The rain storm that came through while we were at Rincon Parkway turned out to be the worst storm of the season. It continued to rain for a few more days even after we left. Rather than trying to back the Mish down the narrow driveway with soggy mud, we just left it out on the street. Plus we knew it wasn’t going to be long before our next trip: Anza Borrego State Park.
Before we left on our trip to Anza Borrego, the girls had a new visitor to our house. Their newest and only first cousin baby Aiden! He was born in October 2010 and this is his first visit to our house. Can you tell Mila is very excited to see a baby smaller than her?
We actually went up to northern California just after he was born to visit him but we did not get to see him because a few of us were under the weather so we opted to stay away.
Ava could not help but to show off her new bicycle she got from Santa. I think this is the 3rd time Santa has gotten her a bike.
I am thinking the old guy needs to change up his game a little bit to give our little mermaid some variety in her life.
With clear skies and warm weather in the forecast, the girls and us were very excited to finally leave the house again for a week long trip to the California desert. We had always heard about Anza Borrego State Park but never had a chance to go. It is only a 75-minute drive from the Palm Springs area, a go-to camping destination for us for many years, and we were very much looking forward to spending a week there including New Years. We are also expected to meet up with a handful of other Airstreamers at the campground including Rich from Airstream Life as well as Jen and Richard from AirstreamAdventure.com who are on their first cross country trip.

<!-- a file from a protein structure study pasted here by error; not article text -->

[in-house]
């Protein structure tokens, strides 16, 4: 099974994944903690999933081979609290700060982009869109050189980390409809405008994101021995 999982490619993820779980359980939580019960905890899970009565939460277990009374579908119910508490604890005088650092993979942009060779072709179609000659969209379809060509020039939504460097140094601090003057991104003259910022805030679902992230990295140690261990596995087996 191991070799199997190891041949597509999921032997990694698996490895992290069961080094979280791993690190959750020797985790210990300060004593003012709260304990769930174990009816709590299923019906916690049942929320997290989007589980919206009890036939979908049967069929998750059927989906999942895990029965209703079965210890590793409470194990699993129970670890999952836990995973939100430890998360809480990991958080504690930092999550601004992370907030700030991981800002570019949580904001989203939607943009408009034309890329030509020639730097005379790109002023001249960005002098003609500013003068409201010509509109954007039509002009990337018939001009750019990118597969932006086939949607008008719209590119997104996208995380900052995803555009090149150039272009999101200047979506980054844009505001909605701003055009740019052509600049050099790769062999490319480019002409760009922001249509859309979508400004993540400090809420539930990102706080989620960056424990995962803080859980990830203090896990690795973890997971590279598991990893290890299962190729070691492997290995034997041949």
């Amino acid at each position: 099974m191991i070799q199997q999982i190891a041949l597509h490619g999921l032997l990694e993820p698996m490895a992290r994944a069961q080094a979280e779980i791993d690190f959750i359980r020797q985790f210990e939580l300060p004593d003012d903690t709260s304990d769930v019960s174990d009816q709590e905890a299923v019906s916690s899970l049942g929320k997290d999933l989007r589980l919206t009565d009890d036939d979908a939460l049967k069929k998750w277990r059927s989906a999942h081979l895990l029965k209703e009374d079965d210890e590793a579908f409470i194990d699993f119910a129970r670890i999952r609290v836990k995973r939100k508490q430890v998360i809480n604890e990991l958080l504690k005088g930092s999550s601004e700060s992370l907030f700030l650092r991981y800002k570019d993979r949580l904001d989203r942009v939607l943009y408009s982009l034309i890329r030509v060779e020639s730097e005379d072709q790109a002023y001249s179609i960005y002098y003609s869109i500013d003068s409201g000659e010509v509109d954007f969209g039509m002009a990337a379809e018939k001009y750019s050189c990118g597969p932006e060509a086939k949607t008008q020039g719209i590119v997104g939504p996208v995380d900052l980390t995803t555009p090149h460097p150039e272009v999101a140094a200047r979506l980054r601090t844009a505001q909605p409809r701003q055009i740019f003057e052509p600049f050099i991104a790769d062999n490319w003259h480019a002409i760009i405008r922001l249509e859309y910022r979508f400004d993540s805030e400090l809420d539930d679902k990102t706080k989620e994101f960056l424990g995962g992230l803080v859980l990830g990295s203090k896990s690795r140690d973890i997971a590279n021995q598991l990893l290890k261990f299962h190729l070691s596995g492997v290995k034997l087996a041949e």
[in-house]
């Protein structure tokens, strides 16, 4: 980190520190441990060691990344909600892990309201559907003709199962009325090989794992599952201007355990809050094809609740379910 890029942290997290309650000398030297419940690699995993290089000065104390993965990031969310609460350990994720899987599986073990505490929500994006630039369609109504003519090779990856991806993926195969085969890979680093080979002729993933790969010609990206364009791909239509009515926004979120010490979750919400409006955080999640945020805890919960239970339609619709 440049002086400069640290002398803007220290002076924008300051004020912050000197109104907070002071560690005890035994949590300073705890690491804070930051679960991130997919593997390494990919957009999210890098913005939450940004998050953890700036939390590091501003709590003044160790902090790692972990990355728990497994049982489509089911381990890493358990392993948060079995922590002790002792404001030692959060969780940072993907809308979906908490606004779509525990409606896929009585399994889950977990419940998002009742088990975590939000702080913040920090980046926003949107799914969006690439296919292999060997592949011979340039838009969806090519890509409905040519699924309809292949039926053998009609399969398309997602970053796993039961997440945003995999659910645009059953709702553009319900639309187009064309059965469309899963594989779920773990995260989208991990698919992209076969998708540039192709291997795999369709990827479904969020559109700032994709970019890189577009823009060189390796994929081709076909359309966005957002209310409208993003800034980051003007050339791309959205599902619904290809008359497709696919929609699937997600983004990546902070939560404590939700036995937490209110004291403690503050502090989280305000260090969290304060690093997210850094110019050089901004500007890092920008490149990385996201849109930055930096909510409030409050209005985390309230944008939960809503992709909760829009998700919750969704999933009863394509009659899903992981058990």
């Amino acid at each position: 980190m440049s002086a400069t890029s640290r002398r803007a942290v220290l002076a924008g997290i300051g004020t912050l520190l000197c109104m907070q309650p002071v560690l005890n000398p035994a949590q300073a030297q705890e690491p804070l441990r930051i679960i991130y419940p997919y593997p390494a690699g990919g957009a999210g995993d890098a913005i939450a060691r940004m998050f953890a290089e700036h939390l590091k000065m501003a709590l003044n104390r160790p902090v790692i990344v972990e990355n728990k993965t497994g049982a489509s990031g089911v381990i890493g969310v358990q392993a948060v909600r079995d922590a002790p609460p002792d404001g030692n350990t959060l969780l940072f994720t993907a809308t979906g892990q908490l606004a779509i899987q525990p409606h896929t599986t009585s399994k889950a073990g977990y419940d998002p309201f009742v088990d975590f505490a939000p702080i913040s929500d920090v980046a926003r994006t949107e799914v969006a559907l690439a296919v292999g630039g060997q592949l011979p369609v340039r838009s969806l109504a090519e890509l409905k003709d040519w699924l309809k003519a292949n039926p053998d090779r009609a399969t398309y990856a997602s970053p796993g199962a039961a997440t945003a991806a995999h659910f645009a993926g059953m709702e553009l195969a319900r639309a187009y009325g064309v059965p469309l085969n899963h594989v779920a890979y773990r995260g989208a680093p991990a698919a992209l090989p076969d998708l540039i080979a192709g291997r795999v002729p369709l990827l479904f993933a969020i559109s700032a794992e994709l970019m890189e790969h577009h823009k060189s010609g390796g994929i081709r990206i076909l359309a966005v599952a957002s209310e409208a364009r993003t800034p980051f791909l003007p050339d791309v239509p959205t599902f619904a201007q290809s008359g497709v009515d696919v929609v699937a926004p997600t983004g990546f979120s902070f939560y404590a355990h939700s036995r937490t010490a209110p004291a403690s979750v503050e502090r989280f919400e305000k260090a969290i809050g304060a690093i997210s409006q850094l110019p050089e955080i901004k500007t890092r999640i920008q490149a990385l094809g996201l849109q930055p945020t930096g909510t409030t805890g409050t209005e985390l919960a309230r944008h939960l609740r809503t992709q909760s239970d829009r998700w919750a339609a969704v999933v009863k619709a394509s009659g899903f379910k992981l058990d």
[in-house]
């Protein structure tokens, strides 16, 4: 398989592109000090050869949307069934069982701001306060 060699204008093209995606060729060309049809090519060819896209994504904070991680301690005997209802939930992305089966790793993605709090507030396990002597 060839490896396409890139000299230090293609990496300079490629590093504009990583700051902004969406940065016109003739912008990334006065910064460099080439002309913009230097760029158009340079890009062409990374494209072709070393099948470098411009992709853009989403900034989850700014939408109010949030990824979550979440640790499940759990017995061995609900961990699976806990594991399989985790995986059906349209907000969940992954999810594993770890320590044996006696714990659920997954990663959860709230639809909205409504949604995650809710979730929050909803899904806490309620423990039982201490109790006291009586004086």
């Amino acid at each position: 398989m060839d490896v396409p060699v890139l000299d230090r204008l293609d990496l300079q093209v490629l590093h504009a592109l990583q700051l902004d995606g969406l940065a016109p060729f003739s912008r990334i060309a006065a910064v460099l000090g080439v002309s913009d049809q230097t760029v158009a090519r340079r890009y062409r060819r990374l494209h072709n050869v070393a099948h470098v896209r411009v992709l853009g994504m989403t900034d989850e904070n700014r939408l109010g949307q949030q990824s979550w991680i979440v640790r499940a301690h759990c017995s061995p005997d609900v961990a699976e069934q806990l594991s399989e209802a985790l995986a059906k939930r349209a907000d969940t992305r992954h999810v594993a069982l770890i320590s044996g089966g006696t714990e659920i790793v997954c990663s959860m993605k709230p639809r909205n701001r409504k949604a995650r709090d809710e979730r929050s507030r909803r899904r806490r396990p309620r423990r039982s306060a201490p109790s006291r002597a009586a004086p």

As usual, we preferred driving through the busy freeways of southern California late in the evening during the kids bed time. They slept soundly in the van while we avoided the usually ridiculous traffic of Los Angeles.
Since our reservation at Anza Borrego didn’t start until the following day, we stopped at the very convenient parking lot of Casino Morongo just outside of Palm Springs. This is a familiar sight to most southern California residents with its Vegas like tower visible from miles away. We have never parked overnight here before so getting in late at night was a little tricky since we didn’t know what to expect. As we pulled up to the rear parking lot, we were pleased to find a designated area full of fellow RV travelers already there.
We slept soundly through the night and awoke under clear blue skies without a single trace of clouds. Of course we couldn’t leave without going in the casino at least once. I am not much of a gambler but there is one thing I know at any casino that is a guarantee winner: the food. We loaded up on breakfast and headed back down the road for our destination.
We chose to drive through Palm Springs by way of Salton Sea to Anza Borrego originally because of the overnight stay at Morongo. Even though it adds nearly 40 miles to the total distance it ended up being a much easier route. Coming from the east we did not have to deal with hardly any windy mountain roads or steep inclines.